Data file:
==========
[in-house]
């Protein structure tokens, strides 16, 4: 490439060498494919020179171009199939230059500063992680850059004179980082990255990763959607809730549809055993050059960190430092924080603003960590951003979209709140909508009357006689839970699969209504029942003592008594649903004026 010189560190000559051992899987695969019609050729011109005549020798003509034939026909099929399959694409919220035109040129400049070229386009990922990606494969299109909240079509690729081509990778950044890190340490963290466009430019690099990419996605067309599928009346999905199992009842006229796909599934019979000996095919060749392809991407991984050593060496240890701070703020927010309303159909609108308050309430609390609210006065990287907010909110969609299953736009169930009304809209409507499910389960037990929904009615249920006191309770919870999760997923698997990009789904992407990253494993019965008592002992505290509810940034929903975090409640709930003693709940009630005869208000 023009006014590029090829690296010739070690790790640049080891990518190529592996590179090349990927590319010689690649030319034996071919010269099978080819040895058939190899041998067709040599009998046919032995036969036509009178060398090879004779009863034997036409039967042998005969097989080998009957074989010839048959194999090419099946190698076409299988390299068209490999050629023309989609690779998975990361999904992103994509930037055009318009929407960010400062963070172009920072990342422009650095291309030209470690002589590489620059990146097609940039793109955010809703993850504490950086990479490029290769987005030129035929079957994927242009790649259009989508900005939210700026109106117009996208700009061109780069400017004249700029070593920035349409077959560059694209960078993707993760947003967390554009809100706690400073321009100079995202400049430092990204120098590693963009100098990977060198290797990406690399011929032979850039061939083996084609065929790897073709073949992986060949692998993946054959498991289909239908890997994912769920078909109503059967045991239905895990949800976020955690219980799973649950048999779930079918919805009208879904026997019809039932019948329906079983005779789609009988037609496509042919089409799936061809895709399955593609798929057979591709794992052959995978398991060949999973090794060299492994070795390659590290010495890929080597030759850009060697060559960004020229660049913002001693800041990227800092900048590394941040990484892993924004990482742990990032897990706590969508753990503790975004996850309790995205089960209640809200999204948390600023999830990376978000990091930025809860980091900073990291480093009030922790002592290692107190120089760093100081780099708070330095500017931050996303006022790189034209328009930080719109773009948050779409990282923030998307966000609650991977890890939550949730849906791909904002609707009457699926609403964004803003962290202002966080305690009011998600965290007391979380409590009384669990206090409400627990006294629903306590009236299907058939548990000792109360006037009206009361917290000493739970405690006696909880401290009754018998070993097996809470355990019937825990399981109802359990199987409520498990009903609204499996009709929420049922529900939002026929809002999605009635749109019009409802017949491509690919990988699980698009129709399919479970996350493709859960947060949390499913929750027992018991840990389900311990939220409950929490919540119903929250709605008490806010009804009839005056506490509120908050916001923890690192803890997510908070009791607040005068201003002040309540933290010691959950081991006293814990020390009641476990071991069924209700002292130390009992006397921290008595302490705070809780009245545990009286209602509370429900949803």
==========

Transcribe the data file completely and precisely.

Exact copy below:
[in-house]
């Protein structure tokens, strides 16, 4: 490439060498494919020179171009199939230059500063992680850059004179980082990255990763959607809730549809055993050059960190430092924080603003960590951003979209709140909508009357006689839970699969209504029942003592008594649903004026 010189560190000559051992899987695969019609050729011109005549020798003509034939026909099929399959694409919220035109040129400049070229386009990922990606494969299109909240079509690729081509990778950044890190340490963290466009430019690099990419996605067309599928009346999905199992009842006229796909599934019979000996095919060749392809991407991984050593060496240890701070703020927010309303159909609108308050309430609390609210006065990287907010909110969609299953736009169930009304809209409507499910389960037990929904009615249920006191309770919870999760997923698997990009789904992407990253494993019965008592002992505290509810940034929903975090409640709930003693709940009630005869208000 023009006014590029090829690296010739070690790790640049080891990518190529592996590179090349990927590319010689690649030319034996071919010269099978080819040895058939190899041998067709040599009998046919032995036969036509009178060398090879004779009863034997036409039967042998005969097989080998009957074989010839048959194999090419099946190698076409299988390299068209490999050629023309989609690779998975990361999904992103994509930037055009318009929407960010400062963070172009920072990342422009650095291309030209470690002589590489620059990146097609940039793109955010809703993850504490950086990479490029290769987005030129035929079957994927242009790649259009989508900005939210700026109106117009996208700009061109780069400017004249700029070593920035349409077959560059694209960078993707993760947003967390554009809100706690400073321009100079995202400049430092990204120098590693963009100098990977060198290797990406690399011929032979850039061939083996084609065929790897073709073949992986060949692998993946054959498991289909239908890997994912769920078909109503059967045991239905895990949800976020955690219980799973649950048999779930079918919805009208879904026997019809039932019948329906079983005779789609009988037609496509042919089409799936061809895709399955593609798929057979591709794992052959995978398991060949999973090794060299492994070795390659590290010495890929080597030759850009060697060559960004020229660049913002001693800041990227800092900048590394941040990484892993924004990482742990990032897990706590969508753990503790975004996850309790995205089960209640809200999204948390600023999830990376978000990091930025809860980091900073990291480093009030922790002592290692107190120089760093100081780099708070330095500017931050996303006022790189034209328009930080719109773009948050779409990282923030998307966000609650991977890890939550949730849906791909904002609707009457699926609403964004803003962290202002966080305690009011998600965290007391979380409590009384669990206090409400627990006294629903306590009236299907058939548990000792109360006037009206009361917290000493739970405690006696909880401290009754018998070993097996809470355990019937825990399981109802359990199987409520498990009903609204499996009709929420049922529900939002026929809002999605009635749109019009409802017949491509690919990988699980698009129709399919479970996350493709859960947060949390499913929750027992018991840990389900311990939220409950929490919540119903929250709605008490806010009804009839005056506490509120908050916001923890690192803890997510908070009791607040005068201003002040309540933290010691959950081991006293814990020390009641476990071991069924209700002292130390009992006397921290008595302490705070809780009245545990009286209602509370429900949803």